CD Review: Eric Andersen-The Cologne Concert
The Cologne Concerts, Eric Andersen’s second live album in a career which spans five decades, represents the best of what live recordings are about. It is a document of a work of art rather than a rehash of already recorded songs. The question with most artists on the release of a live album is: what can this contribute to the artist’s body of work? The answer on this album is found in its quality and the artistry of the interpretations of songs old and new. The collective quality of this album makes each song reflect in a way that causes them to sound like a new and fresh experience.
The Cologne Concert is unique on many levels for Eric Andersen as an artist. He continues to produce important and vital music that gently dances between the sublime and the dangerous. While his lyrics are distinctly visual and reflective, a few simple lines can cut across the borders of light and darkness and into the heart of the spirit in the same way many visual artists only aspire to. His songs feel like musical expression of a 19th-century impressionistic painter. It’s a style of writing uniquely his own. His journey through styles and eras of his career include pilgrimages into country, folk, blues, jazz, beat poet reflections and rock.
The Cologne Concert doesn’t feel live in terms of quality or energy. It’s an intimate chamber concert of contemplative poetry and performance that creates the mood of being transported to some quiet shelter sitting in front of a fire while this poet spins out words and melodies that comfort and stimulate . This is partially due to the excellent quality of the recording, brought to you courtesy of Meyer Records in Germany, which specializes in often-overlooked American roots artists. The recording is clear and so warm that it defies the digital icy pitfalls often found in today’s live recordings.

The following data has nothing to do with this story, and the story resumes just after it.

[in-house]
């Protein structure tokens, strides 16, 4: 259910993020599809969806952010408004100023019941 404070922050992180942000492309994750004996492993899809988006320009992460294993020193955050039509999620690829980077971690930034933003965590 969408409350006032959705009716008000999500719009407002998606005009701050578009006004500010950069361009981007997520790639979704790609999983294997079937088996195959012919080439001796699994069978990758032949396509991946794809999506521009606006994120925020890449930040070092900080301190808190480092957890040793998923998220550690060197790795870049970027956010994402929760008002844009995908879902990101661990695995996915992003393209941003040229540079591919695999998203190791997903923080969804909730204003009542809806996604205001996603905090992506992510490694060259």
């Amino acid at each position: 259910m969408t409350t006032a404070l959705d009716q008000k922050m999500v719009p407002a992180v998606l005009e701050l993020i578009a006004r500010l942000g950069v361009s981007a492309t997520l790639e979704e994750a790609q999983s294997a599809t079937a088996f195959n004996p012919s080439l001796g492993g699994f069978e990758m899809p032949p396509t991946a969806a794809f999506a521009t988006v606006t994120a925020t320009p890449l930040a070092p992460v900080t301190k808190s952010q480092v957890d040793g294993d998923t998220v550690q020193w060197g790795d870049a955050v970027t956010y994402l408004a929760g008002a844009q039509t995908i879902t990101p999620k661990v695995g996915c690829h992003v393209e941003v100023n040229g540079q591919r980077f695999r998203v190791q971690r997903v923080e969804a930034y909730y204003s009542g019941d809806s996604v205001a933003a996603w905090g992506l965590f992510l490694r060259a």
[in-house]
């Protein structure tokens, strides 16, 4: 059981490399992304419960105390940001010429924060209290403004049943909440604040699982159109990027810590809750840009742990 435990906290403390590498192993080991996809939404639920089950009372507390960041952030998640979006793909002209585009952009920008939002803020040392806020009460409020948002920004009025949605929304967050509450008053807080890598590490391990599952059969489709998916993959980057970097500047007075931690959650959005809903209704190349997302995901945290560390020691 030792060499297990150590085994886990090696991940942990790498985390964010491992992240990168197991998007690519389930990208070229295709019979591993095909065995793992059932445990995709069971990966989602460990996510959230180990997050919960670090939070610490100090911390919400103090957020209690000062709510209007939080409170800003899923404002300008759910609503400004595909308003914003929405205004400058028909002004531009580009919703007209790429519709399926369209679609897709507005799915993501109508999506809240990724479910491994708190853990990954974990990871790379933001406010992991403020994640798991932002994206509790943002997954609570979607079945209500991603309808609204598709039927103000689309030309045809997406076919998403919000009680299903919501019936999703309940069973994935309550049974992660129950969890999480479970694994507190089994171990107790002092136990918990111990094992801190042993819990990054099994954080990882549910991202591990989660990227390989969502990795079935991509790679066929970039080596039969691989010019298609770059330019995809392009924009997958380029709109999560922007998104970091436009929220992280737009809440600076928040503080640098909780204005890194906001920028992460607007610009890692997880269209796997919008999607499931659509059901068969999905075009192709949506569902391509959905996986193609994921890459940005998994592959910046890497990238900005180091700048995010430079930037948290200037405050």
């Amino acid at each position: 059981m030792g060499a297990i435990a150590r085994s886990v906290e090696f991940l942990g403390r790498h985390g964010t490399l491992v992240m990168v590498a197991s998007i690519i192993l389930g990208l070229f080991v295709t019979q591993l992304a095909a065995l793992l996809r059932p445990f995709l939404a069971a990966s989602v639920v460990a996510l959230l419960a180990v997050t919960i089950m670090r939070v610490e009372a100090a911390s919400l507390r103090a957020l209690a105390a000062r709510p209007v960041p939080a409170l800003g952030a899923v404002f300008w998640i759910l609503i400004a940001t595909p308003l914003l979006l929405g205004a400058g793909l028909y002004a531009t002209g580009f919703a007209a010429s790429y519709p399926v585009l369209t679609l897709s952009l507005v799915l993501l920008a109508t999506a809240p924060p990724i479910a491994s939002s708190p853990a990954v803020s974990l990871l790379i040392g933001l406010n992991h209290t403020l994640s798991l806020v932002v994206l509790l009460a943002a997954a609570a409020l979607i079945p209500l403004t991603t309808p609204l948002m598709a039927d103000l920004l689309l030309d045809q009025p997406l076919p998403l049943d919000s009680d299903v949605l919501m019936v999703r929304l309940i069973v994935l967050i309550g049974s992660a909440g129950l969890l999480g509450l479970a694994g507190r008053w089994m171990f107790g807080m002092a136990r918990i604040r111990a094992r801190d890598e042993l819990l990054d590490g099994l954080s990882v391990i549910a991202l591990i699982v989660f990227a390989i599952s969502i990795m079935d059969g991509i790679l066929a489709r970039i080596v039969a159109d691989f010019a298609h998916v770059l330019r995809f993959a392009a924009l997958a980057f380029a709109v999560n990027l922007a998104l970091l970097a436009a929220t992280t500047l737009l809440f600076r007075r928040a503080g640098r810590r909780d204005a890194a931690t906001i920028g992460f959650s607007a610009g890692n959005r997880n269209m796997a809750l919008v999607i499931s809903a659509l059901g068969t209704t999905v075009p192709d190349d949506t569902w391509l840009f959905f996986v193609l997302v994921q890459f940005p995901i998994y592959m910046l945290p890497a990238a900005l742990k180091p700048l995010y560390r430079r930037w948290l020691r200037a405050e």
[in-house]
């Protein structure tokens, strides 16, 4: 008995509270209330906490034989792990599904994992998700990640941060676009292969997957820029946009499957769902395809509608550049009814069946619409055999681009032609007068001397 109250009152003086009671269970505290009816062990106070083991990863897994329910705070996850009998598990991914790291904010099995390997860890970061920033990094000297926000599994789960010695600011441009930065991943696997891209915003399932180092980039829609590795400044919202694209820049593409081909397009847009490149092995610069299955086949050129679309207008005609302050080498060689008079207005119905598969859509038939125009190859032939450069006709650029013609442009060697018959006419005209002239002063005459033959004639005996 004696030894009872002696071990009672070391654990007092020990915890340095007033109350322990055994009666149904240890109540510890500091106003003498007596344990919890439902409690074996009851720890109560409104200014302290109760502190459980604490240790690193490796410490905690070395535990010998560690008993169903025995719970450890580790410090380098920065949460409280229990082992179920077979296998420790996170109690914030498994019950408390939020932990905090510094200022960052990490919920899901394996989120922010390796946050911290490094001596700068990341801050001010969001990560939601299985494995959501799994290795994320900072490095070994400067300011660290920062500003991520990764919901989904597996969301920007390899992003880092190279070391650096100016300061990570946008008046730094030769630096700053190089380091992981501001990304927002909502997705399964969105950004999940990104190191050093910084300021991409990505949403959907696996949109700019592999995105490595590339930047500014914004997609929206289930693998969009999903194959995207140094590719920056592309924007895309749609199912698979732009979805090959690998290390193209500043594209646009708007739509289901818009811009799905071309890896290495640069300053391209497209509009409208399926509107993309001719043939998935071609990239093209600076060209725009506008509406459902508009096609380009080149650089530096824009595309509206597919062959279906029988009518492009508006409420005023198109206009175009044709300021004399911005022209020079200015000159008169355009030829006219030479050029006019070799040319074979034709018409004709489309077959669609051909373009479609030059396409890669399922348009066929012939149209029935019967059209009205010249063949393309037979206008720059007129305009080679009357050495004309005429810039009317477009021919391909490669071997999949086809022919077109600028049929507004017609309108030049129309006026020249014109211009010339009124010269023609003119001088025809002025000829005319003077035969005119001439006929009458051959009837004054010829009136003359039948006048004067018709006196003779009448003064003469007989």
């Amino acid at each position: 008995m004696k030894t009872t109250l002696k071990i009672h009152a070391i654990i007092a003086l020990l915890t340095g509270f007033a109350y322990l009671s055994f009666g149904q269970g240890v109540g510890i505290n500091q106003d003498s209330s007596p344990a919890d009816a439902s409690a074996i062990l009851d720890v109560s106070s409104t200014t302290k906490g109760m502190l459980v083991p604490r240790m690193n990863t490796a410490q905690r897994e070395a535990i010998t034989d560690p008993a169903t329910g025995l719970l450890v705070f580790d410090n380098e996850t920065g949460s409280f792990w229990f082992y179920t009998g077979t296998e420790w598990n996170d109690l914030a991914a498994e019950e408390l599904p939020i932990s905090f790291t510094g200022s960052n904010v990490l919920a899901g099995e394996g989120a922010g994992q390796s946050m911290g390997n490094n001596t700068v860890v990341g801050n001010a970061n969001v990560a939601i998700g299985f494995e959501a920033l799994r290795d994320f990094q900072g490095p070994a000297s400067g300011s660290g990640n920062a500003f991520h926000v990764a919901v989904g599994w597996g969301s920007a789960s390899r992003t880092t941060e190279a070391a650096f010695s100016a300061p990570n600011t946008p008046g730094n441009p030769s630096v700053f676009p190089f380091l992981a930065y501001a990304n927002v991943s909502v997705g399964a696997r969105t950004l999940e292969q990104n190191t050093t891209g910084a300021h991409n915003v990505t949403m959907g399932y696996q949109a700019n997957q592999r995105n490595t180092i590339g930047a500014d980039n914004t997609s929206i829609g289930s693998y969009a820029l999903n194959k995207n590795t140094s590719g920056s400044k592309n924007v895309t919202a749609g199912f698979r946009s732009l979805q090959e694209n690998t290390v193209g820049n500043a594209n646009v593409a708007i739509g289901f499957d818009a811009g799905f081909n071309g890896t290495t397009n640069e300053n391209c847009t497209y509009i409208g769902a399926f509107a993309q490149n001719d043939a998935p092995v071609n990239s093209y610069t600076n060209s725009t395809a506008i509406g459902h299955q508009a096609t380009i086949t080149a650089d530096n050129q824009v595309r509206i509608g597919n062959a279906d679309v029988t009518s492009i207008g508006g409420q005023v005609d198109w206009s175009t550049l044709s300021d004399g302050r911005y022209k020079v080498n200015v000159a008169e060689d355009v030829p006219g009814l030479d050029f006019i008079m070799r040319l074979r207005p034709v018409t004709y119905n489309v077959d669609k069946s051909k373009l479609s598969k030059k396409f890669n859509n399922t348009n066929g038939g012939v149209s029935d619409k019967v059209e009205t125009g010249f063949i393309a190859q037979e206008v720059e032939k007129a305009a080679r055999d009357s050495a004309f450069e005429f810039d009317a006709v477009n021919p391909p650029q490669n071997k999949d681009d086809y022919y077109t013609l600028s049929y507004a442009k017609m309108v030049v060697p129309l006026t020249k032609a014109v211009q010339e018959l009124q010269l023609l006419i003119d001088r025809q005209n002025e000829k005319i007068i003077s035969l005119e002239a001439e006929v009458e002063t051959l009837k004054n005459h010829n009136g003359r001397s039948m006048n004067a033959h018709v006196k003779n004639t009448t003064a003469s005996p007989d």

Peformance and song selection are consistent throughout. Eric’s wife, Inge, hauntingly accompanies him on harmony vocals. Like gentle strokes along the edge of the portrait, her voice frames Eric in a vocal caress which adds texture and soul to each song. Michele Gazich’s violin brings texture and mood to the mix in a way that supports and enhances both the singer and the song.
Most important for an artist as prolific and as recorded as Eric Andersen is song selection for a live album. This set of songs does not represent a career retrospective as much as it does a journey through the interplay of soul, spirit and all of the moods created by the world outside of the poem. From the reflective “Time Run Like A Freight Train,” to Tom Paxton’s classic and simple, “Last Thing On My Mind,” the songs are those of leaving, parting, redeeming the past, living in the present and noticing the streams of song which flow through our lives. Indeed, this is perhaps what Eric’s calling to the song has been about: To bring us an awareness of the poetic possibilties inherent in our present everyday lives.
With two new songs, the beautiful, “Sinking Deeper Into You,” and the unconventional “Dance of Love and Death,” each piece is a strand that is consistent with the other and placed in just the right place.
Hopefully, an album of new material will surface soon from Eric Andersen. Meantime, this album is well worth the experience for both the long-time fan and anyone new to the music and songs of Eric Andersen, not only as a collection of songs, but as a collective work of art.
Eric will be hosting a Webcast on June 8th at 8:00 PM(EDT). The show, which will be available for 30 days after, includes John Sebastian, Happy Traum, Joe Flood and Inge Andersen. The Cologne Concert has also been released in vinyl.
(The above pastel painting of Eric is by Jules Halfant circa 1966 courtesy of the collection of Rachel Halfant)